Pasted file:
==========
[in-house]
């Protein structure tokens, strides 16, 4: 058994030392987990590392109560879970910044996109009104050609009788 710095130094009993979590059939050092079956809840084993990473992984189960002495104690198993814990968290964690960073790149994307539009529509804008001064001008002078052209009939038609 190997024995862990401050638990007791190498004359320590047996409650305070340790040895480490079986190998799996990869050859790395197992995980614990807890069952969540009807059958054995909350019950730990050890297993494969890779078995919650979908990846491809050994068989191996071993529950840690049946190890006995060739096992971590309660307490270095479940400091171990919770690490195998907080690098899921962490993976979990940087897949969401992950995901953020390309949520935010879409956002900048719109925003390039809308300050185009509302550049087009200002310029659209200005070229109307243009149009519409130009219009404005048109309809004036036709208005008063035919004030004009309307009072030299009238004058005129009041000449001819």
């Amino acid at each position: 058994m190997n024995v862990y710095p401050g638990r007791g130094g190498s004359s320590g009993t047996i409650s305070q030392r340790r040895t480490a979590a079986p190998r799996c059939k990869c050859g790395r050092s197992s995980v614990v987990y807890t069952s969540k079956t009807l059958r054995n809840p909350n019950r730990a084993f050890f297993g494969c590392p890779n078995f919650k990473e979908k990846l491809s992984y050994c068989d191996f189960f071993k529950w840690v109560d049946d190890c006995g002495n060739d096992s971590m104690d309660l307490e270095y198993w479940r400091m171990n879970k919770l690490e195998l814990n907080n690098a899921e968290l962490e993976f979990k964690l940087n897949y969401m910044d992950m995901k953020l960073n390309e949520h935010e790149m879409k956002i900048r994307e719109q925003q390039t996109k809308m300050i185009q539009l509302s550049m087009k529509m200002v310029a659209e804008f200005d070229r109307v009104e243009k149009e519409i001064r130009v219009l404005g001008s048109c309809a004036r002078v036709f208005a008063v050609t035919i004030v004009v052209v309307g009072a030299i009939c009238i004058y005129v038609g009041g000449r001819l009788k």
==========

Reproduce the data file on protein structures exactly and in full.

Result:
[in-house]
């Protein structure tokens, strides 16, 4: 058994030392987990590392109560879970910044996109009104050609009788 710095130094009993979590059939050092079956809840084993990473992984189960002495104690198993814990968290964690960073790149994307539009529509804008001064001008002078052209009939038609 190997024995862990401050638990007791190498004359320590047996409650305070340790040895480490079986190998799996990869050859790395197992995980614990807890069952969540009807059958054995909350019950730990050890297993494969890779078995919650979908990846491809050994068989191996071993529950840690049946190890006995060739096992971590309660307490270095479940400091171990919770690490195998907080690098899921962490993976979990940087897949969401992950995901953020390309949520935010879409956002900048719109925003390039809308300050185009509302550049087009200002310029659209200005070229109307243009149009519409130009219009404005048109309809004036036709208005008063035919004030004009309307009072030299009238004058005129009041000449001819």
């Amino acid at each position: 058994m190997n024995v862990y710095p401050g638990r007791g130094g190498s004359s320590g009993t047996i409650s305070q030392r340790r040895t480490a979590a079986p190998r799996c059939k990869c050859g790395r050092s197992s995980v614990v987990y807890t069952s969540k079956t009807l059958r054995n809840p909350n019950r730990a084993f050890f297993g494969c590392p890779n078995f919650k990473e979908k990846l491809s992984y050994c068989d191996f189960f071993k529950w840690v109560d049946d190890c006995g002495n060739d096992s971590m104690d309660l307490e270095y198993w479940r400091m171990n879970k919770l690490e195998l814990n907080n690098a899921e968290l962490e993976f979990k964690l940087n897949y969401m910044d992950m995901k953020l960073n390309e949520h935010e790149m879409k956002i900048r994307e719109q925003q390039t996109k809308m300050i185009q539009l509302s550049m087009k529509m200002v310029a659209e804008f200005d070229r109307v009104e243009k149009e519409i001064r130009v219009l404005g001008s048109c309809a004036r002078v036709f208005a008063v050609t035919i004030v004009v052209v309307g009072a030299i009939c009238i004058y005129v038609g009041g000449r001819l009788k």